In criminal cases, to recover attorney fees, the Hyde Amendment places the burden on the defendant to prove that the position of the United States was vexatious, frivolous or in bad faith, unless the court finds that special circumstances make such an award unjust.
Defendants were tried on criminal charges related to massive insurance fraud. After five months of testimony by government witnesses, a mistrial was declared because an insufficient number of jurors remained to reach a verdict. The government dismissed the indictment. Defendants applied for attorneys' fees under the Hyde Amendment. The court held that the burden was on defendants to prove that the government's prosecution was vexatious, frivolous, or in bad faith. Under applicable procedural limitations, one defendant failed to prove his eligibility for attorney's fees under the EAJA. The court drew upon its observation of the lengthy trial in holding the government prosecuted the remaining defendants in good faith. The court denied defendants' motion for attorney's fees.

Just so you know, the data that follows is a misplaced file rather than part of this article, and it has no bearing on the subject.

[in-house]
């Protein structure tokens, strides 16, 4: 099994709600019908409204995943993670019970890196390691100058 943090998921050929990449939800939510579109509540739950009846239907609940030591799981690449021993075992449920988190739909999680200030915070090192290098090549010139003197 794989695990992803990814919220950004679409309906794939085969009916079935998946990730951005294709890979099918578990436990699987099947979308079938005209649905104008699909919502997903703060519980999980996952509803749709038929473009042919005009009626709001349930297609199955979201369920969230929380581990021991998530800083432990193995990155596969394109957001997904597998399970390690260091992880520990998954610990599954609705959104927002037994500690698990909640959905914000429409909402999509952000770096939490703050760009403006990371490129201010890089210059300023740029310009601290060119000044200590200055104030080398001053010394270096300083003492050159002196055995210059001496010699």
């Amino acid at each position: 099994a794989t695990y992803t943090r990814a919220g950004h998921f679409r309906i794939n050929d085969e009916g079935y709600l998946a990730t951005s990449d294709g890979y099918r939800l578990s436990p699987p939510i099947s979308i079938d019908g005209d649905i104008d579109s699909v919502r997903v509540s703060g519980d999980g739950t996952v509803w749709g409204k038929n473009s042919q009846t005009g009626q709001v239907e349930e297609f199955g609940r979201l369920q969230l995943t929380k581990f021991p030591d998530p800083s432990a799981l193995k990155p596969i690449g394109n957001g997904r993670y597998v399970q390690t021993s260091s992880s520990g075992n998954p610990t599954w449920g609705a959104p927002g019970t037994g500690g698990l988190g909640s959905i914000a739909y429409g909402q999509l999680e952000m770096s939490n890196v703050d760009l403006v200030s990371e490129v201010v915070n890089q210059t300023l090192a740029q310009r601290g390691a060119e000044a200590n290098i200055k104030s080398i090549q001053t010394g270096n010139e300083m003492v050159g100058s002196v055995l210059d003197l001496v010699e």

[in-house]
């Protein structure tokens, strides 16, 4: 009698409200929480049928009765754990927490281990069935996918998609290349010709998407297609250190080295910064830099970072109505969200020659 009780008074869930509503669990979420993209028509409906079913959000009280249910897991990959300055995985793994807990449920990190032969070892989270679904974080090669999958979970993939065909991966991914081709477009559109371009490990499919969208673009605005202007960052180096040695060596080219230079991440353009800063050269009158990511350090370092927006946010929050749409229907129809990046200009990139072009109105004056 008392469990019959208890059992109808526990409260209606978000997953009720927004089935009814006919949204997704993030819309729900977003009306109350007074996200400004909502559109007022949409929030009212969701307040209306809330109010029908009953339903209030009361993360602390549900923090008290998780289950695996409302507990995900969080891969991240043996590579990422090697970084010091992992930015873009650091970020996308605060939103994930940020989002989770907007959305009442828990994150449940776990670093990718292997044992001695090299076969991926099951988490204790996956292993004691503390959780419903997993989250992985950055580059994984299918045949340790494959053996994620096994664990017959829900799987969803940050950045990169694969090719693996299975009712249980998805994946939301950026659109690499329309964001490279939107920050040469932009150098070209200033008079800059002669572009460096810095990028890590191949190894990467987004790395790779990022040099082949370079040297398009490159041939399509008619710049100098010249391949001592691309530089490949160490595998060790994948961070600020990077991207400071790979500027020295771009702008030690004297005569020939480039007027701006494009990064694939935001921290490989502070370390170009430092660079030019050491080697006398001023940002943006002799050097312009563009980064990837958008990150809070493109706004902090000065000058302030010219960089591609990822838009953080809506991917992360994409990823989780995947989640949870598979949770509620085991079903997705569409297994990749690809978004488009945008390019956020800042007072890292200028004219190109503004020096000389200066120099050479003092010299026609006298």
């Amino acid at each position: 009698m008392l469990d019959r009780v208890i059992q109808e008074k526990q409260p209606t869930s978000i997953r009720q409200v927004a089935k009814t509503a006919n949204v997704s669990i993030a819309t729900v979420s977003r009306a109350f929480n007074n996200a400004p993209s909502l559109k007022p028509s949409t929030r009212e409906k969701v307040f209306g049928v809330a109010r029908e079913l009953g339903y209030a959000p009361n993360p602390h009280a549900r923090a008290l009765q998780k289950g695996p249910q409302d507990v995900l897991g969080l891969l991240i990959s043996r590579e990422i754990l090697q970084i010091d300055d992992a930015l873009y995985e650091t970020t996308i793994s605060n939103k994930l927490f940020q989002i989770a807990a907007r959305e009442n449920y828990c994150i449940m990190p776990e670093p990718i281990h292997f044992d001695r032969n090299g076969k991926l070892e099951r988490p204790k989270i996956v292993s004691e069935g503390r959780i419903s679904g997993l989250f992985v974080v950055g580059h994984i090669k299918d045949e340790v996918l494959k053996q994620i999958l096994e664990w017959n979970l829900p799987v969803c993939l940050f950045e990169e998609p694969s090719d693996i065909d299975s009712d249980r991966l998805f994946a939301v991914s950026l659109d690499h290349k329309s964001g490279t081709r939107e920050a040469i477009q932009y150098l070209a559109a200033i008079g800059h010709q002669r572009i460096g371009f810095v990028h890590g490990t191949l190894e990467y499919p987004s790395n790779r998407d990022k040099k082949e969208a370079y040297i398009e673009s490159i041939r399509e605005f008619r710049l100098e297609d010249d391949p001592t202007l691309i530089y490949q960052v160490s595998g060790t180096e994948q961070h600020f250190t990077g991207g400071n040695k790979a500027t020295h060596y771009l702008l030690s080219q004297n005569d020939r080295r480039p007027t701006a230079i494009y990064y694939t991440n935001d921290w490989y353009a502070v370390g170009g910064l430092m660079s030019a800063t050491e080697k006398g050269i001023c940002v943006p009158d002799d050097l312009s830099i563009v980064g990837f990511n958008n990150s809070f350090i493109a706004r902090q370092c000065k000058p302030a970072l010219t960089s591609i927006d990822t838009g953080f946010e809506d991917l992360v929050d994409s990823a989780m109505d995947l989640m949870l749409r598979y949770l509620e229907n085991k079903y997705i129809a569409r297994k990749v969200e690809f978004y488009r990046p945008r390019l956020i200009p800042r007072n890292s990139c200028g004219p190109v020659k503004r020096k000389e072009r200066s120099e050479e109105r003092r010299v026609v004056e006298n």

Are defendants entitled to recover attorney's fees pursuant to the Hyde Amendment?
The court denied defendants' motion for attorney's fees under the Hyde Amendment, because defendants did not qualify for reimbursement and/or because the government's prosecution was not vexatious or frivolous.